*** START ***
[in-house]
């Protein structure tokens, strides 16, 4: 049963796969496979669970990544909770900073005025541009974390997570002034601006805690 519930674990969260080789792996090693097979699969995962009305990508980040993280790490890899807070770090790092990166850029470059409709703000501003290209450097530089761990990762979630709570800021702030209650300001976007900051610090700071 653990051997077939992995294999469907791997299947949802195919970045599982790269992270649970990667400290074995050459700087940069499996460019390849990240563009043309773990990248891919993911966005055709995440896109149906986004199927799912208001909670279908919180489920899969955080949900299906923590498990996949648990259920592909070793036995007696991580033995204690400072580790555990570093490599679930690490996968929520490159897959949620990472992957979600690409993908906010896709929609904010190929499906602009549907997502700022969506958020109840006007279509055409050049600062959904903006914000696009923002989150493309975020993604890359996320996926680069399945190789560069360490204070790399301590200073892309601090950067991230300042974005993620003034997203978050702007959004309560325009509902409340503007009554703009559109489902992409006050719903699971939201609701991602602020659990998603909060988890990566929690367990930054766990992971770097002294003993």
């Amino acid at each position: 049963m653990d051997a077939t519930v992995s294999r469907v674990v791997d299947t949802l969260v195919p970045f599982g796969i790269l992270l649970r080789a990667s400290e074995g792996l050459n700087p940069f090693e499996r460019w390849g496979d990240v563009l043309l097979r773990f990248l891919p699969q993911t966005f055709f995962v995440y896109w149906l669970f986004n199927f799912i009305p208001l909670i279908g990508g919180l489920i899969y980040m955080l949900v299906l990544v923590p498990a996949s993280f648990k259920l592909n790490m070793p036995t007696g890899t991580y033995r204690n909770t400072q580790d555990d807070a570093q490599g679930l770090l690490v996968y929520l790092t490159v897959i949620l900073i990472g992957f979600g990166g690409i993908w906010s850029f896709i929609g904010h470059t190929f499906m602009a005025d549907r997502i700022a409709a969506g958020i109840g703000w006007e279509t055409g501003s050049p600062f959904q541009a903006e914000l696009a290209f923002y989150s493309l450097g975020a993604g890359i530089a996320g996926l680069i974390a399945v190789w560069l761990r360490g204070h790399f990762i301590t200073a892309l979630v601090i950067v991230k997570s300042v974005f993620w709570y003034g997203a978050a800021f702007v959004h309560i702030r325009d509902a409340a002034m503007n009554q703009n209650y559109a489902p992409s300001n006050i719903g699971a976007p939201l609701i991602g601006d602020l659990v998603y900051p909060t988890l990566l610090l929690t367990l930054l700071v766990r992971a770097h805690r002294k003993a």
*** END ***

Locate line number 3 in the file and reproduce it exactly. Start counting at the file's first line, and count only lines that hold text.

């Amino acid at each position: 049963m653990d051997a077939t519930v992995s294999r469907v674990v791997d299947t949802l969260v195919p970045f599982g796969i790269l992270l649970r080789a990667s400290e074995g792996l050459n700087p940069f090693e499996r460019w390849g496979d990240v563009l043309l097979r773990f990248l891919p699969q993911t966005f055709f995962v995440y896109w149906l669970f986004n199927f799912i009305p208001l909670i279908g990508g919180l489920i899969y980040m955080l949900v299906l990544v923590p498990a996949s993280f648990k259920l592909n790490m070793p036995t007696g890899t991580y033995r204690n909770t400072q580790d555990d807070a570093q490599g679930l770090l690490v996968y929520l790092t490159v897959i949620l900073i990472g992957f979600g990166g690409i993908w906010s850029f896709i929609g904010h470059t190929f499906m602009a005025d549907r997502i700022a409709a969506g958020i109840g703000w006007e279509t055409g501003s050049p600062f959904q541009a903006e914000l696009a290209f923002y989150s493309l450097g975020a993604g890359i530089a996320g996926l680069i974390a399945v190789w560069l761990r360490g204070h790399f990762i301590t200073a892309l979630v601090i950067v991230k997570s300042v974005f993620w709570y003034g997203a978050a800021f702007v959004h309560i702030r325009d509902a409340a002034m503007n009554q703009n209650y559109a489902p992409s300001n006050i719903g699971a976007p939201l609701i991602g601006d602020l659990v998603y900051p909060t988890l990566l610090l929690t367990l930054l700071v766990r992971a770097h805690r002294k003993a």